The US can't beam internet into authoritarian states like Cuba
5 min read
Technical hurdles limit the potential for Starlink satellites, Google Loon balloons, or wifi hotspots at the US embassy in Havana or Guantanamo Bay to break Cuban internet censorship.
After an eruption of historic, nationwide protests on July 11, the Cuban government is blocking its citizens' access to major social media platforms to quash dissent. Now, the US government says it's looking for ways to beam uncensored internet access into Cuba.

On July 21, a State Department official confirmed that the Biden administration is "working with the private sector & Congress to identify ways to make the internet more accessible to the Cuban people." A day earlier, White House press secretary Jen Psaki told the South Florida local news station WPBF that restoring internet access in Cuba is a priority for president Joe Biden. "That isn't easy," Psaki said. "But he's going to look for ways, working with his team, to expand ways to do that, or see what our options are."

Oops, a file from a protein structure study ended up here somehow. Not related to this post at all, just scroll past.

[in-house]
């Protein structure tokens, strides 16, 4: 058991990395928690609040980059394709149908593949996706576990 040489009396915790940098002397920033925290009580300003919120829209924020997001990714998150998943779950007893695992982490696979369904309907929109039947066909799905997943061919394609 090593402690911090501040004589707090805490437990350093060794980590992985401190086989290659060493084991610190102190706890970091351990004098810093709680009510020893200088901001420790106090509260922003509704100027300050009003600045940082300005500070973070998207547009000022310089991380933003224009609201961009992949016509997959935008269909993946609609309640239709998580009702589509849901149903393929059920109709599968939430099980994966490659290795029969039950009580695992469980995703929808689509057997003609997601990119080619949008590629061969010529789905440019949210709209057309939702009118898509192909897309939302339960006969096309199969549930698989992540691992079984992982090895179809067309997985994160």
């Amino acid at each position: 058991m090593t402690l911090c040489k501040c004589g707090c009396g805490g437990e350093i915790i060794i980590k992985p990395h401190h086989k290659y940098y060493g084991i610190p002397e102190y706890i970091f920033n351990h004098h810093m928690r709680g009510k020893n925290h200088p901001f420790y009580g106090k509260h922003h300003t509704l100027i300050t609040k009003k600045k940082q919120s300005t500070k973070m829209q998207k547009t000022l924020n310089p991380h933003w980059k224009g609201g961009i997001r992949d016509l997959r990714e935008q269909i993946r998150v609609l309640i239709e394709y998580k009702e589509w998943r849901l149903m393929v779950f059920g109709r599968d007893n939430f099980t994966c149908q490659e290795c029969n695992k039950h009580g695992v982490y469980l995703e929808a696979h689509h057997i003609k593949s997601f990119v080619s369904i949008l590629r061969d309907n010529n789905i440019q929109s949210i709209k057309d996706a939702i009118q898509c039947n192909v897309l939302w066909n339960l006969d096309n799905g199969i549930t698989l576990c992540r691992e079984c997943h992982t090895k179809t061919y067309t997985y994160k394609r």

There are plenty of proposals from Cuban-American activists, Florida politicians, and members of the Federal Communications Commission for how the US might undermine Havana and connect Cubans to the web. The federal government could clear the regulatory hurdles that prevent Elon Musk from using his satellite network to beam broadband down from space. The government could muster decommissioned hot air balloons from Google's Loon project to position floating cell towers in the stratosphere above Cuba. The US military could turn its naval base at Guantanamo Bay into a massive wifi hotspot.

Yet daunting technical roadblocks severely limit their potential to bring the free and open web to many Cubans.

For decades, countries like the US ran programs like Radio Free Europe, which broadcast news and entertainment to radio listeners living under the censorship of the Soviet Union. The US has run a similar program for Cuba under the name Radio Martí (named after Cuban independence hero José Martí) since 1985. The broadcasts—much like today's proposals for a guerilla internet network in Cuba—aim to give citizens access to a broader range of information and empower them to challenge their…
Nicolás Rivero
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